VPNs are a vital defence against censorship - but they're under attack
By Joshua Franco, Technology and Human Rights Researcher at Amnesty International. Follow Joshua on Twitter @joshyrama.
You have probably heard of VPNs (Virtual Private Networks), right? They’re those things you use to stream movies online in other countries that are annoyingly blocked in yours. If VPNs were banned, how would you watch the latest robot apocalypse blockbuster online without having to wait a whole year?
Now imagine that the online content banned in your country isn’t movies, but rather major social media platforms, or the main sources of information about your religion, or your sexual orientation. Imagine you use a VPN to access this information, and now that tool is being taken away.
This is what’s about to happen in Russia. It’s already happening in China.
On Sunday, Russian President Vladimir Putin signed a law banning anonymizers and VPNs, while over the weekend, Apple pulled most major VPNs from its app store in China, in order to comply with national legislation requiring VPNs to be licensed by the government
Anonymizers, such as VPNs or TOR, are a key enabler of human rights online. As the United Nations Special Rapporteur on the promotion and protection of the right to freedom of opinion and expression, Mr. David Kaye, has noted: “Encryption and anonymity provide individuals and groups with a zone of privacy online to hold opinions and exercise freedom of expression without arbitrary and unlawful interference or attacks… A VPN connection, or use of Tor or a proxy server, combined with encryption, may be the only way in which an individual is able to access or share information in [environments with prevalent censorship].”
Russia is one such environment. Overly broad anti-extremism laws in Russia allow for the prosecution of people for all types of expression protected by human rights law. For example a young blogger was recently convicted and given a three-and-a-half year suspended prison sentence for “inciting hatred” and “offending believers’ feelings” after he posted a video of himself playing Pokémon Go in a cathedral in Yekaterinburg.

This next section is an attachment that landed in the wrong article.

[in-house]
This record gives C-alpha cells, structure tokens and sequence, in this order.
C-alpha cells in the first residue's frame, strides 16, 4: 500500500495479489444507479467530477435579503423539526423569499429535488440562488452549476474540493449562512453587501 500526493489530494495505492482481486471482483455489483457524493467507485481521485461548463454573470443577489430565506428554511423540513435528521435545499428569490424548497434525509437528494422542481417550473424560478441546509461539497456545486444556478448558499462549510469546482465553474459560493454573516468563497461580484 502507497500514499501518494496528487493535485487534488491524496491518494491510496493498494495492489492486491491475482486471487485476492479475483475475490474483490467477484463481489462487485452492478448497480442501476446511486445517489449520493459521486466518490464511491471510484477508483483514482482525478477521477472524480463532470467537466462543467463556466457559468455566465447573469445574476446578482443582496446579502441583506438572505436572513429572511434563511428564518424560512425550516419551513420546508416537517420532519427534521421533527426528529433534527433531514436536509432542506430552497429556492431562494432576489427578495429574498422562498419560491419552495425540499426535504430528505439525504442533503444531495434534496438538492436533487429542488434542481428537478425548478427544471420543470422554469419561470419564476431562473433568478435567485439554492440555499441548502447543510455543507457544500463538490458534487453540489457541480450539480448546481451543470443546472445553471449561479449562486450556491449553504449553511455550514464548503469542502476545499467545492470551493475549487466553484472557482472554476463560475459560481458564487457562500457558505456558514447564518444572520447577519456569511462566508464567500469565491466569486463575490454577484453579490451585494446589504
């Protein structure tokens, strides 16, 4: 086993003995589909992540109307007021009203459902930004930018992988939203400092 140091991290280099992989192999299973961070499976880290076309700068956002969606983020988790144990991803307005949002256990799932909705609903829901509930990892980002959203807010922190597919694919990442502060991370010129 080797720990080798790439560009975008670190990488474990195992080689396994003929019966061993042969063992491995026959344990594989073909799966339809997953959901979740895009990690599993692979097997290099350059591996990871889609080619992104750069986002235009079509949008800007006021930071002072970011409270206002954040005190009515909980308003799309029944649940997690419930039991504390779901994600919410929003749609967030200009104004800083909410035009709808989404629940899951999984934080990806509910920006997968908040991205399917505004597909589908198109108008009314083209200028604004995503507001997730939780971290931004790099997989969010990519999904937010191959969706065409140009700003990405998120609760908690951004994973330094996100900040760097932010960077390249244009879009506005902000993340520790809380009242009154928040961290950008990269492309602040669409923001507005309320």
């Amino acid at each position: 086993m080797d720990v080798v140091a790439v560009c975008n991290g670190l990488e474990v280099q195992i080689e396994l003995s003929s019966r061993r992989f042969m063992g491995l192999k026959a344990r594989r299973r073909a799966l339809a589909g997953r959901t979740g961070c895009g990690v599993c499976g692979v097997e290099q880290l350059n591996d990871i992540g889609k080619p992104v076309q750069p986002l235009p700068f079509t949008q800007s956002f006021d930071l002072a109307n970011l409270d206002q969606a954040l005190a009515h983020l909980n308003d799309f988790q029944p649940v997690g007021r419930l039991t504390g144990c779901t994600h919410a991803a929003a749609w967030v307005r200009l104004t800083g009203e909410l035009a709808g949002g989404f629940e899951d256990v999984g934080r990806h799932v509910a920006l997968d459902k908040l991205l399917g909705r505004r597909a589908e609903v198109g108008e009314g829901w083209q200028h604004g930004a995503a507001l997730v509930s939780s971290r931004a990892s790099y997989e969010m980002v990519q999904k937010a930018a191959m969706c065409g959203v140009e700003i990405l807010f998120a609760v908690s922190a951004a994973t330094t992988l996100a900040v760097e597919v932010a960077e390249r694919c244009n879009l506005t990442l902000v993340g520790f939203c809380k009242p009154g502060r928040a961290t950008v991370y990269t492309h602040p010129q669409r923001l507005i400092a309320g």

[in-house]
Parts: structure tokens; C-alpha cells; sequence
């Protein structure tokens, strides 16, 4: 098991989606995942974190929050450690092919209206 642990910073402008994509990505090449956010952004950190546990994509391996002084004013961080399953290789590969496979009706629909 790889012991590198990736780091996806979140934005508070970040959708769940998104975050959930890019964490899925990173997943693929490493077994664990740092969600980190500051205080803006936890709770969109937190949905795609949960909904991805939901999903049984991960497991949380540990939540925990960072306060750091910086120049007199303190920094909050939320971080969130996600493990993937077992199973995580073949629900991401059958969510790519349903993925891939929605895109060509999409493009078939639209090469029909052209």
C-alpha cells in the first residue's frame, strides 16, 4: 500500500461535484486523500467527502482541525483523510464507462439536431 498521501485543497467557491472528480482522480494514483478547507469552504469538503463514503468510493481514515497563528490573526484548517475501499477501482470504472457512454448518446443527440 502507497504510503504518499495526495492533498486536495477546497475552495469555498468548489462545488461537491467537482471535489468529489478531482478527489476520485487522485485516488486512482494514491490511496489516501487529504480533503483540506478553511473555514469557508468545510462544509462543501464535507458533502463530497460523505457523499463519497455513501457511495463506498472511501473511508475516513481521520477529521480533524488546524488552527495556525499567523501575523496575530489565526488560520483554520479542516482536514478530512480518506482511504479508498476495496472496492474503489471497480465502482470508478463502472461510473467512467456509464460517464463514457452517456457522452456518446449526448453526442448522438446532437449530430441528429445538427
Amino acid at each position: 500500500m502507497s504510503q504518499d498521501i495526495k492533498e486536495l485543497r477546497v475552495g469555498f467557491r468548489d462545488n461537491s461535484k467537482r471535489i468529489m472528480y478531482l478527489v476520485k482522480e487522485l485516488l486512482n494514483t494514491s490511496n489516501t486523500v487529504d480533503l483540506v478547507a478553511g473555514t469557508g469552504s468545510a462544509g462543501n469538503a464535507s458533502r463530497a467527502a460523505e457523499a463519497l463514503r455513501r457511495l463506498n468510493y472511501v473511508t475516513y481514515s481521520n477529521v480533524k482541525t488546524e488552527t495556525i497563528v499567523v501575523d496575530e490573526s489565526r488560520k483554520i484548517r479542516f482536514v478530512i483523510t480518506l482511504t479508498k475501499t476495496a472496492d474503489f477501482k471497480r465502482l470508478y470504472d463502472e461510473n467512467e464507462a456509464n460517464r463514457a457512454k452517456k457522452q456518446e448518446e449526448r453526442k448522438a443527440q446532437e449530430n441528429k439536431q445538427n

Meanwhile Russia’s infamous “gay propaganda law” is used to censor and punish content relevant to LGBTI people and LGBTI rights. The discriminatory law was recently – and rightly - condemned by the European Court of Human Rights, but it nonetheless remains in force. The absurd situation is now that the authorities consider “extremist” a caricature depicting President Putin as a “gay clown,” while at the same time failing to open a formal investigation into the horrific campaign of abduction, torture and in some cases killings of gay men in Chechnya.
In this environment of censorship and state-sponsored homophobia, online anonymity can be a lifeline. Anonymizing tools like VPNs could allow crucial access to impartial and accurate information, especially to LGBTI kids and teenagers, who may not be able to access it elsewhere. The internet is also a key means for seeking out community and support. Taking away VPNs will leave more and more people stuck in a smaller online world, where even the statement “homosexuality is natural” is considered illegal.
Anonymizing tools can also help protect political rights. It is becoming an unfortunately common tactic for governments to shut down or block parts of the web around elections, protests or other sensitive events. For example, Amnesty International and OONI (Open Observatory of Network Interference) documented how the Ethiopian government used illegal blocking to censor information about protests in which as many as 800 people were killed by security forces, and to block messaging apps.
Notably, the anonymizing tool TOR showed a spike in traffic during these times, clearly indicating the usefulness of anonymization tools to circumvent unlawful censorship and exercise the right to access information.
That is why Apple’s decision is deeply disappointing. Internet censorship in China is expansive, and increasing: the country aims to ban all non-state-operated VPN services by January 2018. If other companies follow Apple’s lead, it could soon be much harder for people in China to access information freely online.
Apple says it is simply complying with Chinese law, but this is not a sufficient response. Businesses have a responsibility to respect international human rights law, independent of a state’s own compliance with their human rights obligations. By withdrawing access to VPNs from its Chinese customers, Apple is betraying these responsibilities. We would have expected a more robust stance from Apple, a company that prides itself on being a privacy champion.
The internet once seemed to offer the promise of nearly unfettered access to communication, across borders, and free of the heavy-handed censorship which too often plagued broadcast or print media. This free flow of information promised to bring us together and make the world smaller.
But if governments are able to restrict our access to information they don’t approve of, through censorship and blocking access to tools to circumvent it, then that promise will die. In its place we will find increasingly closed islands of information - and the web will be a less inclusive place.